I offer for sale a unique and rare, Napoleonic, German or Austrian, Light Cavalry sabre, the shape and certain details of the hilt of which however exudes the French Consulate era (1799 - 1804) officer's sword style. However, highly unusually this sword has the hilt and blade constructed of high quality, Damascened (Wootz) Steel, almost certainly a private order for a high ranking Central European cavalry officer in the late 18th century to very early 19th century.
The blade measures 32 inches in length and has a 'false edge' for the last 6 inches of the blade. It is in excellent condition and retains a good edge. It is of Damascus construction, slightly curved and single edged for nearly all of it's length, with a single wide fuller running along both sides. There are no visible maker's marks, but there is an almost completely illegible eagle stamp on the counter-guard which I have not been able to identify the hilt maker from. The original leather washer is still in place.
Engraved decoration to the first third of the blade, consisting of floral motifs and a panoply of Arms both sides, the blade has been thoroughly cleaned during it's lifetime, so no gilding (if there were any) remains. The blade is totally firm with the hilt.
As previously stated the closed hilt is strongly of the French Consulate style but in wootz steel, rather than the brass, bronze or Arco hilts normally seen on this type of Napoleonic sword. The sword could likely have been manufactured, in Germany, Austria, or North Italy. This style of sword even became very popular in Poland in the late 1700's and was called the "kosciuszkowka" or "Kosciuszko's saber" named after the ultimate freedom fighter and national Polish and American hero - Tadeusz Kosciuszko who was a Polish military engineer and leader celebrated for his courageous feats fighting in the American War of Independence and for leading a daring uprising in Poland against foreign rule. Could this sabre be Polish perhaps? We will never know for sure.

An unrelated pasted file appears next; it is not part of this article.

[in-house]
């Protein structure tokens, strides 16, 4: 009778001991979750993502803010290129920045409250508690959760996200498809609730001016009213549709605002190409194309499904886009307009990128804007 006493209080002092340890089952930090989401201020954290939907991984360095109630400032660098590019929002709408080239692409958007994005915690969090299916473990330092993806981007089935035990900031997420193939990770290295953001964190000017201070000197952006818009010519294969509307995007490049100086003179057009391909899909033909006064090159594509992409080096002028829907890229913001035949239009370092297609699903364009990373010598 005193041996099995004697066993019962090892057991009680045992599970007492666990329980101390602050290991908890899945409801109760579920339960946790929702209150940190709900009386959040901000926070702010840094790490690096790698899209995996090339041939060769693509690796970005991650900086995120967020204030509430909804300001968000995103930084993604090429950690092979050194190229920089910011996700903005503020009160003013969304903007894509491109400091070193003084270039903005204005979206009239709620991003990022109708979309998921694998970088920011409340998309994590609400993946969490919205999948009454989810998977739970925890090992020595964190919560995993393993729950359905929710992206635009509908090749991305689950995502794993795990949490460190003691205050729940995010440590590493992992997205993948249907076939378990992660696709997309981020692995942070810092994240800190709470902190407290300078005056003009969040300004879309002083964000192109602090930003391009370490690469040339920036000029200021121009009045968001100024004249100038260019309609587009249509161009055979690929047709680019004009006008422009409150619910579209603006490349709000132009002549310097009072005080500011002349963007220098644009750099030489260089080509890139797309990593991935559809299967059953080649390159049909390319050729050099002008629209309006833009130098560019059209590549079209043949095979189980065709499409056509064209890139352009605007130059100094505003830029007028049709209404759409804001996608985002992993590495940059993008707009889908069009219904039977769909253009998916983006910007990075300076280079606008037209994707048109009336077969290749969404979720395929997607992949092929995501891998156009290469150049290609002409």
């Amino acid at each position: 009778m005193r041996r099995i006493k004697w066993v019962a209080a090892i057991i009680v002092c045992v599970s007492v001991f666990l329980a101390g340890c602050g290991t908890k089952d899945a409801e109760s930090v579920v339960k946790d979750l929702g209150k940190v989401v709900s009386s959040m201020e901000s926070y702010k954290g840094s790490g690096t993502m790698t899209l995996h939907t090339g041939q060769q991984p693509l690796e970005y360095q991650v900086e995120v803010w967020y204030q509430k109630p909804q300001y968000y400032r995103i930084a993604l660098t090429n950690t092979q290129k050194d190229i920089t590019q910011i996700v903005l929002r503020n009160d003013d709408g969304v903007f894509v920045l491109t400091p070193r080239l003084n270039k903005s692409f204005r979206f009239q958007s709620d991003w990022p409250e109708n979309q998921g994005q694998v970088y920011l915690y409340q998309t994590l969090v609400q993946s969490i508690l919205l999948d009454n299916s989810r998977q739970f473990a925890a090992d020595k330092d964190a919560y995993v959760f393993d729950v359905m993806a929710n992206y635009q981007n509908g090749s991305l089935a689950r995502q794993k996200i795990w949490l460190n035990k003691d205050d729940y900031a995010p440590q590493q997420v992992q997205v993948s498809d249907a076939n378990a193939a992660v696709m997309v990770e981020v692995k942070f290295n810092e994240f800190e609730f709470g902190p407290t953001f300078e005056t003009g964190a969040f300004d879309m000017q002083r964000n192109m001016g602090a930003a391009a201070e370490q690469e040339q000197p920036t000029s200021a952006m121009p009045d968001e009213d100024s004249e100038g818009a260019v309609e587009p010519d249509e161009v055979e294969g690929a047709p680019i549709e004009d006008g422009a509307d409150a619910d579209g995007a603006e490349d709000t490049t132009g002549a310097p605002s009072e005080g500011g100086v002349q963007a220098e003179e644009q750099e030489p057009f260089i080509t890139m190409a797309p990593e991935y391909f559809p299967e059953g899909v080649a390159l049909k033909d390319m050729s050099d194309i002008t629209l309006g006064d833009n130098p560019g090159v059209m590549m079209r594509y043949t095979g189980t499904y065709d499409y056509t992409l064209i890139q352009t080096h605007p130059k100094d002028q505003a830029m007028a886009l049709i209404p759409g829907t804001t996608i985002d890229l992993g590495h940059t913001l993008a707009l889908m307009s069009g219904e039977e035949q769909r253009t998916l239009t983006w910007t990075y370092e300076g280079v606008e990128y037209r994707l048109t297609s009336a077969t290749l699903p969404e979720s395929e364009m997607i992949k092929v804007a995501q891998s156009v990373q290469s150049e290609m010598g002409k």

The hilt guard consists of a straight flattened steel counter-guard which travels backwards and bends at 90 degrees to terminate in a highly decorative Acorn finial. A pair of finely cast or chiselled leaves form the langets and most certainly are the most decorative center-piece of the hilt. A single flattened ferrule ring sits in front of black, ebony, grip-plates and both the canted steel pommel and the ferrule show the wavy Damascus lines of this rare hilt construction. The grip plates have pyramidal diamond pattern thereon. The knuckle guard is straight and flattened the middle point interrupted with a three-ball design (slight fracture line running along the side of the spheres). A further acorn finial at the bottom of the knuckle guard.
The plain steel scabbard is without band decoration and has two suspension rings. It is a perfect fit with the sword and is undamaged.
Very rare to find a 'French Consulate' period/design sword of steel, especially of Damascus steel and complete with it's steel scabbard. This is a particularly fine and rare example.
Total length in scabbard – 97,2 cm; without scabbard – 93,3 cm, length of the blade – 80,2 cm; width – 30 mm; thickness.